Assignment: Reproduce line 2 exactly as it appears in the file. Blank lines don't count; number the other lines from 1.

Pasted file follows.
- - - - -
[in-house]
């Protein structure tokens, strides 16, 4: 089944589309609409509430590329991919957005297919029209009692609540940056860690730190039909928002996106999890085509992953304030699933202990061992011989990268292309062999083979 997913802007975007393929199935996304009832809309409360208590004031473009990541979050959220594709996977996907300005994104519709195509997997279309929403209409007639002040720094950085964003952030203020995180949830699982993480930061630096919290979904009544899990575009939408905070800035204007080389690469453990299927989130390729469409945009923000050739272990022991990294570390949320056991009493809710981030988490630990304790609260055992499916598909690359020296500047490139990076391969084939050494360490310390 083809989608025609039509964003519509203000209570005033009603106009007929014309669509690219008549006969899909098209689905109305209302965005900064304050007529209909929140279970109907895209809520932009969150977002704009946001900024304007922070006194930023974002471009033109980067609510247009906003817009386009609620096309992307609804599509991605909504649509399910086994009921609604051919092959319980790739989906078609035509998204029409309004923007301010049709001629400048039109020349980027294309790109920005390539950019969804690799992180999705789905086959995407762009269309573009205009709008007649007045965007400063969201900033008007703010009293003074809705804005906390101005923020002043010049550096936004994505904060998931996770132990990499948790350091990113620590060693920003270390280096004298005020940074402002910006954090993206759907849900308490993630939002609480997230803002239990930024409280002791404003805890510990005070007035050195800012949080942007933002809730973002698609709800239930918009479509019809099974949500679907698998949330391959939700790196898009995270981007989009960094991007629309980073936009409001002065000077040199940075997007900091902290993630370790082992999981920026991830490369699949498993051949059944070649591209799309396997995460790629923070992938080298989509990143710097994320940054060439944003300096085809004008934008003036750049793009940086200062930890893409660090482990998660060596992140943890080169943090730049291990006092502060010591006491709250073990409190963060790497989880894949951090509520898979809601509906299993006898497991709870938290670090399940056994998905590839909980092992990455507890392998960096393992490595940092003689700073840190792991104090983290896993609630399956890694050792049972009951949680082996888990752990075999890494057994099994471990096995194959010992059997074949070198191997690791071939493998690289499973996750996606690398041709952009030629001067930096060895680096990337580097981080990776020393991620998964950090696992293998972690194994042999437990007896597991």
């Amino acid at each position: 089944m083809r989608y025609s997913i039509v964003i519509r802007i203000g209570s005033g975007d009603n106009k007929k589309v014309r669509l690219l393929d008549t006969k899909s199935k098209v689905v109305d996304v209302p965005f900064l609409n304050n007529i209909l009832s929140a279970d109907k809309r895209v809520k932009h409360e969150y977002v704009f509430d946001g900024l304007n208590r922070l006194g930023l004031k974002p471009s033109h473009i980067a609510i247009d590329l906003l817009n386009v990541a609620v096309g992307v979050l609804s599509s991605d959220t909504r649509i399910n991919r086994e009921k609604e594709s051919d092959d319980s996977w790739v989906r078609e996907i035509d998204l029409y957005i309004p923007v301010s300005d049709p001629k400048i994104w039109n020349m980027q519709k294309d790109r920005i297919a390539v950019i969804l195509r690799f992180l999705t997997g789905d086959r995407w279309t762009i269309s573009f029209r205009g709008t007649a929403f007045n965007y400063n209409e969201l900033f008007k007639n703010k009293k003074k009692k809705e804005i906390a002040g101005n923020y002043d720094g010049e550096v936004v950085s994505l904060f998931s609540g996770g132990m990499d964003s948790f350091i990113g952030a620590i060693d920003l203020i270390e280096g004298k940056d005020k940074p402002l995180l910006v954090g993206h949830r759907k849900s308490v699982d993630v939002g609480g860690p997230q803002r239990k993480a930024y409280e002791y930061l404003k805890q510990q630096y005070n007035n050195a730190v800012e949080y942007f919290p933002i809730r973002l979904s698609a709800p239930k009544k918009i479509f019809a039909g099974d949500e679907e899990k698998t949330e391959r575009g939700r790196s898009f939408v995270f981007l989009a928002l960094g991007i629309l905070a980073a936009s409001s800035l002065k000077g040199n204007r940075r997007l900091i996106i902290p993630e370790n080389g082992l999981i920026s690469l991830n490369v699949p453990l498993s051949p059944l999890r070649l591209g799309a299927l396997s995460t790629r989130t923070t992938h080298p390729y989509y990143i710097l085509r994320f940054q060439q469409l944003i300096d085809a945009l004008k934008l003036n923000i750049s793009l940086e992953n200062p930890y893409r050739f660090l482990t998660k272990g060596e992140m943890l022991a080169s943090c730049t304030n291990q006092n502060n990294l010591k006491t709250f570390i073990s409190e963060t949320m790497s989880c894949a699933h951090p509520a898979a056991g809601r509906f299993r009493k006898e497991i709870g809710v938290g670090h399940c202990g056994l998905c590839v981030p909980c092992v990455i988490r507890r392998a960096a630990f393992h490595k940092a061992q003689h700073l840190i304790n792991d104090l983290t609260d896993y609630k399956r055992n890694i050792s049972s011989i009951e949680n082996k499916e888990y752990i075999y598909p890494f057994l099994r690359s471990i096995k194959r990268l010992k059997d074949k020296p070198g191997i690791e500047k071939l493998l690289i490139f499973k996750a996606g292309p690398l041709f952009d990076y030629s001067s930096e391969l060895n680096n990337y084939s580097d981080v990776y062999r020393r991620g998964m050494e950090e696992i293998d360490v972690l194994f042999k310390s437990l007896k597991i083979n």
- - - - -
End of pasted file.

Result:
């Protein structure tokens, strides 16, 4: 089944589309609409509430590329991919957005297919029209009692609540940056860690730190039909928002996106999890085509992953304030699933202990061992011989990268292309062999083979 997913802007975007393929199935996304009832809309409360208590004031473009990541979050959220594709996977996907300005994104519709195509997997279309929403209409007639002040720094950085964003952030203020995180949830699982993480930061630096919290979904009544899990575009939408905070800035204007080389690469453990299927989130390729469409945009923000050739272990022991990294570390949320056991009493809710981030988490630990304790609260055992499916598909690359020296500047490139990076391969084939050494360490310390 083809989608025609039509964003519509203000209570005033009603106009007929014309669509690219008549006969899909098209689905109305209302965005900064304050007529209909929140279970109907895209809520932009969150977002704009946001900024304007922070006194930023974002471009033109980067609510247009906003817009386009609620096309992307609804599509991605909504649509399910086994009921609604051919092959319980790739989906078609035509998204029409309004923007301010049709001629400048039109020349980027294309790109920005390539950019969804690799992180999705789905086959995407762009269309573009205009709008007649007045965007400063969201900033008007703010009293003074809705804005906390101005923020002043010049550096936004994505904060998931996770132990990499948790350091990113620590060693920003270390280096004298005020940074402002910006954090993206759907849900308490993630939002609480997230803002239990930024409280002791404003805890510990005070007035050195800012949080942007933002809730973002698609709800239930918009479509019809099974949500679907698998949330391959939700790196898009995270981007989009960094991007629309980073936009409001002065000077040199940075997007900091902290993630370790082992999981920026991830490369699949498993051949059944070649591209799309396997995460790629923070992938080298989509990143710097994320940054060439944003300096085809004008934008003036750049793009940086200062930890893409660090482990998660060596992140943890080169943090730049291990006092502060010591006491709250073990409190963060790497989880894949951090509520898979809601509906299993006898497991709870938290670090399940056994998905590839909980092992990455507890392998960096393992490595940092003689700073840190792991104090983290896993609630399956890694050792049972009951949680082996888990752990075999890494057994099994471990096995194959010992059997074949070198191997690791071939493998690289499973996750996606690398041709952009030629001067930096060895680096990337580097981080990776020393991620998964950090696992293998972690194994042999437990007896597991």